3 The SPSS Select Cases Command 3 Figure 2 The Data Editor with filter variable Cases will be given a value of 0 (Not Selected) for this filter variable if they do not conform to the filtering criteria used in the Select Cases command (in this example those cases that are not from the North East) and a value of 1 (Selected) if they do fulfil the selection criteria (in this instance, cases that are from the North East). You will also notice that those cases for which the selection criterion is not true will have a slash mark through their respective row numbers, indicating that they will not be used in any subsequent analysis. We can observe the effect of this procedure by comparing a frequency table for Respondent s Sex before selection (Figure 3) and after the selection of just North East cases only (Figure 4). Figure 3 Frequency of Respondent s Sex: all cases
4 4 Statistics for Research Figure 4 Frequency of Respondent s Sex: North East cases only The program has selected out those 679 cases from the total of 1517 that have a value of North East for the Region variable. It is important to remember that SPSS will continue to use the filter until we instruct it otherwise. The fact that the filter is operating is indicated in the status bar at the bottom of the window (Figure 5). Figure 5 Filter On status Thus if we want to continue analysis using the whole data set rather than the sub-set we have isolated, we need to go back into the Select Cases dialog box and click on the radio button next to All cases (Figure 6). Figure 6 Selecting all cases There are a number of other criteria by which cases can be selected, which are summarized in the Figure 7.
5 The SPSS Select Cases Command 5 Figure 7 Overview of the Select Cases dialog box Selecting cases using multiple conditional criteria We will now go through a slightly more complicated example where we select cases on the basis of more than one criterion, involving two variables. For example, assume that we not only want to select cases from the North East but also want to narrow this group down further to only those cases that have more than a high school education, defined as those cases with more than 12 years of education. This combination of selection criteria is illustrated in Figure 8. Figure 8 Filtering with two variables To achieve this selection in SPSS we follow exactly the same procedure outlined in Table 1, but with one slight addition. After indicating region = 1 we then include & educ > 12 in the selection criteria field (Figure 9).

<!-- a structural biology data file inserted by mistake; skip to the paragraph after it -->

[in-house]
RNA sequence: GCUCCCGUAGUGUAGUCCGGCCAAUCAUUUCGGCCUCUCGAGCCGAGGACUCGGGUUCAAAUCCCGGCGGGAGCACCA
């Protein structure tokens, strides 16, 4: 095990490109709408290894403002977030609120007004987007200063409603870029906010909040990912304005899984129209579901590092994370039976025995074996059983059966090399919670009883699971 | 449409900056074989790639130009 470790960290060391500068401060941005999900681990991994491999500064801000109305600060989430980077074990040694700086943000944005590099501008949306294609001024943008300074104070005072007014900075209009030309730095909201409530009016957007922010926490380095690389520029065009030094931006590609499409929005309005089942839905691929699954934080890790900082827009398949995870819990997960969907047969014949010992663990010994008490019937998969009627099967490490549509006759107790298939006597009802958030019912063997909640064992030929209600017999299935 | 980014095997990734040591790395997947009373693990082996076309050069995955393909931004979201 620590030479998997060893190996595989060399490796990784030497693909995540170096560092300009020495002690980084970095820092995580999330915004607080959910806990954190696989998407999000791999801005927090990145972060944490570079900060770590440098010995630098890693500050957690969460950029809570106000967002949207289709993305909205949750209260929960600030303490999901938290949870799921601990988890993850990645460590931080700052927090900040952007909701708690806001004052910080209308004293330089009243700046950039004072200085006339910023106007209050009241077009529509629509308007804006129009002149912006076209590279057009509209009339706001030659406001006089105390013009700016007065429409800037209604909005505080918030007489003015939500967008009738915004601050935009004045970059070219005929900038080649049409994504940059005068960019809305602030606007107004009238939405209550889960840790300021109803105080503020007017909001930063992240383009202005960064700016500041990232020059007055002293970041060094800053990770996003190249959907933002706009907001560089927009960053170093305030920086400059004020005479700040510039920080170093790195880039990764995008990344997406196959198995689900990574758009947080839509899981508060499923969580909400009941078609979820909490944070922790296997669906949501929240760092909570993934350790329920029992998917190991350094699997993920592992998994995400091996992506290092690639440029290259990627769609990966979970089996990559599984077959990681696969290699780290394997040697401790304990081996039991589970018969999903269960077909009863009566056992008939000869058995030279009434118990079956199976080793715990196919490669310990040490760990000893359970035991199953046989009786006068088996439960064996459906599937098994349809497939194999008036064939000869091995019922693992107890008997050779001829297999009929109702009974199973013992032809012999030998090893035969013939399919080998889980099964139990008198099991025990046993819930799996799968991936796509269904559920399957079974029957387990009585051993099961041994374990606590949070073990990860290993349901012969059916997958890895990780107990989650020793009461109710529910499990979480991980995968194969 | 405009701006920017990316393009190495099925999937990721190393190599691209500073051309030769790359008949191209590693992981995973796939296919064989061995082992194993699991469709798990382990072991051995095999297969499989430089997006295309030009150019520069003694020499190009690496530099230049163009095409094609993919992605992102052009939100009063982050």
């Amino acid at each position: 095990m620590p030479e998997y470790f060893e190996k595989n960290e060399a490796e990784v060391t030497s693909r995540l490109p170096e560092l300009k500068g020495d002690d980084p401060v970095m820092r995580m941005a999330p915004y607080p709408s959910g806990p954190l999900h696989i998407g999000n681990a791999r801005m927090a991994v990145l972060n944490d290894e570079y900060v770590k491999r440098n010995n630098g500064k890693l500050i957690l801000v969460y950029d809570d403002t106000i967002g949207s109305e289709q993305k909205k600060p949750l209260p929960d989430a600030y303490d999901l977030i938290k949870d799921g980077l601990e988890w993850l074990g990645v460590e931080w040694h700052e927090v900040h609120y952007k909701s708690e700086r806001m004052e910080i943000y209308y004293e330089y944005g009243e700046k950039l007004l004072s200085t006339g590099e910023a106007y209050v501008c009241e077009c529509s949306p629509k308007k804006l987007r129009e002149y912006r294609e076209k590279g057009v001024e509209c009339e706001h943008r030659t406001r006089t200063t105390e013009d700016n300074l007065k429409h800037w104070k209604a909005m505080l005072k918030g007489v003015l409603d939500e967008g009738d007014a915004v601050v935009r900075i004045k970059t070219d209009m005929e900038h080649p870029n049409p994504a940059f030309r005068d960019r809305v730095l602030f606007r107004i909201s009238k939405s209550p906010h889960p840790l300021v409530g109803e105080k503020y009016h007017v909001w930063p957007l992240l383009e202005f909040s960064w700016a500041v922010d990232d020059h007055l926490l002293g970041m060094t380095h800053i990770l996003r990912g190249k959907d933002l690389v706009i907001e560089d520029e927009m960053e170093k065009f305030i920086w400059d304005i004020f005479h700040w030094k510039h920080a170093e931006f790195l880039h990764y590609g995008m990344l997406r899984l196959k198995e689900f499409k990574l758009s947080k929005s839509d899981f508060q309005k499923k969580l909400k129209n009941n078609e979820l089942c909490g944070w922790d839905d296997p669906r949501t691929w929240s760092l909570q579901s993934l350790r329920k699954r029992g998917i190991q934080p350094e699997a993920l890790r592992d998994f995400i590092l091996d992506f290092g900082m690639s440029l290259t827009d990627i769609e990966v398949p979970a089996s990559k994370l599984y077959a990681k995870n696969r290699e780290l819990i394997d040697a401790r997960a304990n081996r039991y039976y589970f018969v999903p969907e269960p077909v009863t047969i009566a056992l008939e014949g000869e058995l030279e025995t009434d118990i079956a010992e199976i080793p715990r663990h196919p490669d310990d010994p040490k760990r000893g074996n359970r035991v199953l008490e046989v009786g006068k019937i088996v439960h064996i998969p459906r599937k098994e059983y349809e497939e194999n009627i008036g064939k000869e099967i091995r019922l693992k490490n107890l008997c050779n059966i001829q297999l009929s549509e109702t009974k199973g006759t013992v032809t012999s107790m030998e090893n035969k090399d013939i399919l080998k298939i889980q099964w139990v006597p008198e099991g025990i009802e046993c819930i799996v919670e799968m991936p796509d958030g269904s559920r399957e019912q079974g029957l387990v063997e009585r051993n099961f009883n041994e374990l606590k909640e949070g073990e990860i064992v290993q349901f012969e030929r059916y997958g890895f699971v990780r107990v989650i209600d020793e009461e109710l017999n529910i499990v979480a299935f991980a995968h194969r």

6 6 Statistics for Research Figure 9 Selecting cases with two variables in SPSS Note that logically we could have specified the selection criteria in an alternative way to achieve the same result: region = 1 & educ >= 13 Greater than 12 is logically equivalent, given our units of measurement, to greater than or equal to 13. The effect of this additional selection criterion is evident when we look at the Data Editor (Figure 10). Figure 10 The Data Editor after case selection We can see that the first case which, in the previous instance where we used a single selection criterion, was not filtered, now has a slash through its case number indicating that it is now filtered. This is because this case, while from the North East, only had 12 years of education and therefore does not satisfy the second of our selection criteria. Case 2, on the other hand, is also from the North East, but has 20 years of education, and therefore is a case of interest, signalled by the fact that it does not have a slash through its case number. When clicking the relevant buttons on the key pad that appear on the Select Cases: If dialog box, you may have observed some whose meaning may not be immediately obvious. A full list of these buttons and their respective purpose is presented in Table 2.